He was gazing at me intently; now he turned and called with a sound that imitated the chirping of a day bird. Another call similar to his answered. In the time required for him to do this, I could have gone; but I did not, held in my place by the same intuition, the same unthinking response that in the first night we had met had brought that answer to my lips.
I stayed, as he carefully chose his path down among the rocks on the flank of the hill. Lingering until he came close to me, the faded light casting deep shadows beneath his eyebrows. His eyes were invisible.
"Your words did not lie, my lady. Again I meet you."
"Well found, son of Denethor."
Silence fell, a silence as thick as the cloud of a first evil, long ago in forgotten tales. I shivered.
"It is not well to linger in the open. Come with me, Mìriel of the Elves."
We sat in the cover of a rock deeply cut in the hill, and there stayed, as the shadow gathered and the night lengthened. We sat apart, and in the darkness that grew I could not see him, only listen to his voice. We spoke of many things as the stars circled unseen above the clouds, and another world that knew not of sullying kept following its eternal path.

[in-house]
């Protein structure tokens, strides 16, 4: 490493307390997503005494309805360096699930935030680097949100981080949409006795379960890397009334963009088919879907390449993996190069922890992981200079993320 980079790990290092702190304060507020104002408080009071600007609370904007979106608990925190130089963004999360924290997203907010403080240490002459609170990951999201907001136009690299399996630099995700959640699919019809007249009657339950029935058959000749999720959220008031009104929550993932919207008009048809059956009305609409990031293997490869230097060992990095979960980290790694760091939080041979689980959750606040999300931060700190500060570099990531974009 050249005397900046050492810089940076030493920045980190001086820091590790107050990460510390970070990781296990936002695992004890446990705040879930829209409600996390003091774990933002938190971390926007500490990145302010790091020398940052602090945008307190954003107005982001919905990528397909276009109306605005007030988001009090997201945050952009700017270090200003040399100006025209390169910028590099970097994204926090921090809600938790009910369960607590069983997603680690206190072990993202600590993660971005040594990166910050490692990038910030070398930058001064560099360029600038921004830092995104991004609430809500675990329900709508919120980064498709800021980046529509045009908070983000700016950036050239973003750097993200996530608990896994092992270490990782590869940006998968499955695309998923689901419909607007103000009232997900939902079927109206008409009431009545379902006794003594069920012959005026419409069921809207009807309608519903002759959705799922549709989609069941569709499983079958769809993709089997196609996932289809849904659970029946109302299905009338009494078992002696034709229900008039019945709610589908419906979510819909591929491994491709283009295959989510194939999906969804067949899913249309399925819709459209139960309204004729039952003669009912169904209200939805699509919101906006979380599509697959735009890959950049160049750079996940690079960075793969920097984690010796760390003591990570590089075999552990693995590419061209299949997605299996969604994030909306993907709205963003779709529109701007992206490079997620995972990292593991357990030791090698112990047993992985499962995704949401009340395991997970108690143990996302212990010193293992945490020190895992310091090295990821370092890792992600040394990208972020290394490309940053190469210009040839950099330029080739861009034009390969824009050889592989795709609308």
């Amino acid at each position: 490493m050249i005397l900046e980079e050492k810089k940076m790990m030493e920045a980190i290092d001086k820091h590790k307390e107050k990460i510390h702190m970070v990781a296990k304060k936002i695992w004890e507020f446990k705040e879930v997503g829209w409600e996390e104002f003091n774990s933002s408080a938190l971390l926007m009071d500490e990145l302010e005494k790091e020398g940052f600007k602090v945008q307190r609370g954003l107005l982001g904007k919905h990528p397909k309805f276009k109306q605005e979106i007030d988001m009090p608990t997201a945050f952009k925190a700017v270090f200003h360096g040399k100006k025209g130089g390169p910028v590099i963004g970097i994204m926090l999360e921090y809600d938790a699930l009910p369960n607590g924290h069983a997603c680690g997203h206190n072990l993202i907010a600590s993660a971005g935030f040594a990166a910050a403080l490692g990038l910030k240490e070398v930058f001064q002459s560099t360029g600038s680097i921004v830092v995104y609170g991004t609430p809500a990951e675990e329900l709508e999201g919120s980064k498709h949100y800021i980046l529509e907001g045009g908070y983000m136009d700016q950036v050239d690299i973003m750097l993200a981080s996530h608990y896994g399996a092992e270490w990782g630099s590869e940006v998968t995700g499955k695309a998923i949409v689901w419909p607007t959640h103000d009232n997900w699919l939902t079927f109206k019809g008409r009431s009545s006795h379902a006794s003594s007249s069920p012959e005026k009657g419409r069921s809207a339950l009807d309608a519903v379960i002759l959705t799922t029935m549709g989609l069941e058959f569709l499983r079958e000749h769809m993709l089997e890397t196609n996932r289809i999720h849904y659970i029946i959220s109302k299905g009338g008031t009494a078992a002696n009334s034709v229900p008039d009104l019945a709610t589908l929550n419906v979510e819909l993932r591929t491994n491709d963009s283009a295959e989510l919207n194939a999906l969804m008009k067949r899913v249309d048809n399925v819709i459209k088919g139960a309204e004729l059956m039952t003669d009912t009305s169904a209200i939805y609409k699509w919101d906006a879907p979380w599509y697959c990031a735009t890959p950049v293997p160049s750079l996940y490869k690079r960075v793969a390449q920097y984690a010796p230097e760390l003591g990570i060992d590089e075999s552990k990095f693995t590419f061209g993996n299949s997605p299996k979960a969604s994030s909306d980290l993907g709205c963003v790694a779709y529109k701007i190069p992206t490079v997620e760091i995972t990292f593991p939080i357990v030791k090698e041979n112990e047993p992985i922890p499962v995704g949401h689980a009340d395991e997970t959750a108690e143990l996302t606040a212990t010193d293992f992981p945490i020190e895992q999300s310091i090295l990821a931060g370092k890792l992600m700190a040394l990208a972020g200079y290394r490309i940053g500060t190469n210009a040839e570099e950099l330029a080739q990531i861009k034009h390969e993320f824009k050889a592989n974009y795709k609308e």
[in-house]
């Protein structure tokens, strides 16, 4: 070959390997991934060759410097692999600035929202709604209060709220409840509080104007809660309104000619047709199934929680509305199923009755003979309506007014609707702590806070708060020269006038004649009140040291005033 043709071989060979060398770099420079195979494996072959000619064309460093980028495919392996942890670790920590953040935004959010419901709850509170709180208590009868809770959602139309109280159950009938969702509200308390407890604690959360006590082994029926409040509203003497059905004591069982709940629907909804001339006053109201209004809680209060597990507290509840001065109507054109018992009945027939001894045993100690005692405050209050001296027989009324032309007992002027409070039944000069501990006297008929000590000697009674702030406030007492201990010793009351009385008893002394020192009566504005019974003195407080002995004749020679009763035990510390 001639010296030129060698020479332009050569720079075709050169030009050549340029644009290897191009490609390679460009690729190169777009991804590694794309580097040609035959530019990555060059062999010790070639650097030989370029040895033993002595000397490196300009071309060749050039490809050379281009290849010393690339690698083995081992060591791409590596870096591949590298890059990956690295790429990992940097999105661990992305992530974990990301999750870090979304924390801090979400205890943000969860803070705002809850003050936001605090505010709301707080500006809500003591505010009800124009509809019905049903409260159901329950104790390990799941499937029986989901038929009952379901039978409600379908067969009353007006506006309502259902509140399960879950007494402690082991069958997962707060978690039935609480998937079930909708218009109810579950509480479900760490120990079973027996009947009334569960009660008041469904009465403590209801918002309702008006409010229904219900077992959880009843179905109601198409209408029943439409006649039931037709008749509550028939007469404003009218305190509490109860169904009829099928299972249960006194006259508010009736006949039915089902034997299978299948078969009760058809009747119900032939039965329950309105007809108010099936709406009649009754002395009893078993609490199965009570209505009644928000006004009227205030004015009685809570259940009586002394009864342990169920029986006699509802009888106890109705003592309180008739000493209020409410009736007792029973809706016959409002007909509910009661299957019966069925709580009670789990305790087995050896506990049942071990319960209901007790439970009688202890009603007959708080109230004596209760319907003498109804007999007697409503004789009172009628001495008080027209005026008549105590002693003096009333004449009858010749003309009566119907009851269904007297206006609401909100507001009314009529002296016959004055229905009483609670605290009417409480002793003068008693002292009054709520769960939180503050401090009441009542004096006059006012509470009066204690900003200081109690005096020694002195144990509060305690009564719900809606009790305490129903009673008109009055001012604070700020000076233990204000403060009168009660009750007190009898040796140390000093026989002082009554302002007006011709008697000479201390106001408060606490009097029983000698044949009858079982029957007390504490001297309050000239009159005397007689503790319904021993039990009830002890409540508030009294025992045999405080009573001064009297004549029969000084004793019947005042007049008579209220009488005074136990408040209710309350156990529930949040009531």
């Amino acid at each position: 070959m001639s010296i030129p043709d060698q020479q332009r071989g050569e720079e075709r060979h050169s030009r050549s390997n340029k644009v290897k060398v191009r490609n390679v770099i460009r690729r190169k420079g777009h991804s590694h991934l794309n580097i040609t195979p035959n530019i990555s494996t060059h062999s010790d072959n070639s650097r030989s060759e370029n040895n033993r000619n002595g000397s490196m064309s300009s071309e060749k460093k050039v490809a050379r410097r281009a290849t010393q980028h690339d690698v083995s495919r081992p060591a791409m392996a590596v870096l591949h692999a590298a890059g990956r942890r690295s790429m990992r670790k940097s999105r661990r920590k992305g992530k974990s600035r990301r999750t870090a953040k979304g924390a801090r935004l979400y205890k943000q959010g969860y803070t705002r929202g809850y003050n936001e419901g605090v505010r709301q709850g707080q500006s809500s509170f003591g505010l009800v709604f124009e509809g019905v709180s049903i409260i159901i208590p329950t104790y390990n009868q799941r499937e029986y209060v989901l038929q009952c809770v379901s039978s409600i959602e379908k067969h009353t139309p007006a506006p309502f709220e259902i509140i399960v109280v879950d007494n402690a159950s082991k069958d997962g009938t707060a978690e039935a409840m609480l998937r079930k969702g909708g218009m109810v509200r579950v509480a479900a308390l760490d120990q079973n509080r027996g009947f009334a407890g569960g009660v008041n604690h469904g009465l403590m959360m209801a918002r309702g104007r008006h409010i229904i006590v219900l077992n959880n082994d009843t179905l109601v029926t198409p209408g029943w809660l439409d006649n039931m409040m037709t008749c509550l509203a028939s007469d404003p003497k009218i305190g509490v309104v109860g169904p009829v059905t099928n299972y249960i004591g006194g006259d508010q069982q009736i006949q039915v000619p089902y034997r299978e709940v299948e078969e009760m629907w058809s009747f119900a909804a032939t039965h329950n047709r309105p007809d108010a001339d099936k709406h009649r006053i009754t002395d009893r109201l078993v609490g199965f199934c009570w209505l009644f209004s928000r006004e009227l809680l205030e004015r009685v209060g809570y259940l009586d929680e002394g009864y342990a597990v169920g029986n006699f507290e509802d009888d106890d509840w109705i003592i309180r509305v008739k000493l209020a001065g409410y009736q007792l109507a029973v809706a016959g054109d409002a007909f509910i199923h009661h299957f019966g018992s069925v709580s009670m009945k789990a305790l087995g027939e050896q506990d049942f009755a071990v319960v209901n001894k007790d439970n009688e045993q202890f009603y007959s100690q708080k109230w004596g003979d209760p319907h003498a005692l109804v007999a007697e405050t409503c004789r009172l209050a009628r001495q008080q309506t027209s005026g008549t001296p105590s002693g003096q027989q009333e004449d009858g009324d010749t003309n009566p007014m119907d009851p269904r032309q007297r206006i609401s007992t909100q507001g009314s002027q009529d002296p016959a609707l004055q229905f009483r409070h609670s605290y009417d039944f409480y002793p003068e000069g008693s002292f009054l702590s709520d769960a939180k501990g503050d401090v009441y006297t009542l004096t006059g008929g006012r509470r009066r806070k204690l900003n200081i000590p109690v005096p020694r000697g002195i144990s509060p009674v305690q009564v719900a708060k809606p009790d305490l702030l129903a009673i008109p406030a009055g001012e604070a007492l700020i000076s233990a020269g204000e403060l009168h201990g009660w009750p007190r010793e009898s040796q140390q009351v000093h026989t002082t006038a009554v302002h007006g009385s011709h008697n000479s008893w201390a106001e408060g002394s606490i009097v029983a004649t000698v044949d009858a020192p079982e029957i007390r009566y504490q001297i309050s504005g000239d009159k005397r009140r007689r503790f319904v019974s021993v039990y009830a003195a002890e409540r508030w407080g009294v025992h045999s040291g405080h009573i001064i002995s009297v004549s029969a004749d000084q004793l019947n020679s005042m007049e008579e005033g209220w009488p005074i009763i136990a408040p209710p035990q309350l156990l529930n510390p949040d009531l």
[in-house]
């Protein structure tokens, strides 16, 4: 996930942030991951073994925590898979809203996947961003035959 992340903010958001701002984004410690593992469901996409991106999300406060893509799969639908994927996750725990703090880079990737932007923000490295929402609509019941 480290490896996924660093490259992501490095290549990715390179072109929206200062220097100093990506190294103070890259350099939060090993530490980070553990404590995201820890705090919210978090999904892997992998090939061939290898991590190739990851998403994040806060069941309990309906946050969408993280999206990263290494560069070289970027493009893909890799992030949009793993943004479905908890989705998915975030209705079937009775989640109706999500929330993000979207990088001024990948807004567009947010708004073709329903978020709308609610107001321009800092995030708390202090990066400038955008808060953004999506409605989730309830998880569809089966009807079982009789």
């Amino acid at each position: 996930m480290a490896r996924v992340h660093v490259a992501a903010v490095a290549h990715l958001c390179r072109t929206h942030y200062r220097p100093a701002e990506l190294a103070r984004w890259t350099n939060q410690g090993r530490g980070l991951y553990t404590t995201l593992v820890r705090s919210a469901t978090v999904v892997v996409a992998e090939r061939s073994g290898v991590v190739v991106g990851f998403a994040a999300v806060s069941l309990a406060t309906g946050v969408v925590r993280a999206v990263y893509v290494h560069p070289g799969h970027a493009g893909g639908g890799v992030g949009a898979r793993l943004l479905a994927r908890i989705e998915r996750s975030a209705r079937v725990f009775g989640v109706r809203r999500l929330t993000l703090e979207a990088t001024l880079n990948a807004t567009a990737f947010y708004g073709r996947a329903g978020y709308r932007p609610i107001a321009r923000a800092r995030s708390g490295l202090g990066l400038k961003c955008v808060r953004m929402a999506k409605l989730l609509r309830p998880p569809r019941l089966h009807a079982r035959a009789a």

The hours were light, and when darkness was relieved by a shy day, only then did I rise.
"The sun will soon shine upon these roads, Faramir, Captain of Ithilien. I have to go back."
"The same can be said for me, my lady."
Now, in the light that strengthened with every new moment, I looked at him again. Keen Eldarin eyes can see the changes a few months bring to a mortal face, and yet with that time his young features had grown, more defined now in wisdom and strength. And there still sat that eternal sadness no words seemed to change.
"Shall I ever see you again, Mìriel of the Elves?"
I smiled. "Once already you asked this of me, Faramir, son of Denethor. Chance brought us together again, and yet I expect its ways are too lengthy for the short time of Men."
The conscience of his mortality was clear in his eyes, but still he struggled and smiled back. "I have not all eternity at my disposal. And yet for what of this time is given us, I wish we could meet and speak together again."
It's the simple desires that destroy us, showing themselves as paths pleasant to follow; a desire for a kin mind in an hour of shadow, a solace to the heart when absence is too keen. Men pass, Elves remain. Of their time imperfect and doomed sometimes we have thought we could dispose at will. Every time we have been proved wrong; and yet we have never learnt.
"Your wish is mine, son of Denethor."
This is a work of fan fiction, written because the author has an abiding love for the works of J R R Tolkien. The characters, settings, places, and languages used in this work are the property of the Tolkien Estate, Tolkien Enterprises, and possibly New Line Cinema, except for certain original characters who belong to the author of the said work. The author will not receive any money or other remuneration for presenting the work on this archive site. The work is the intellectual property of the author, is available solely for the enjoyment of Henneth Annûn Story Archive readers, and may not be copied or redistributed by any means without the explicit written consent of the author.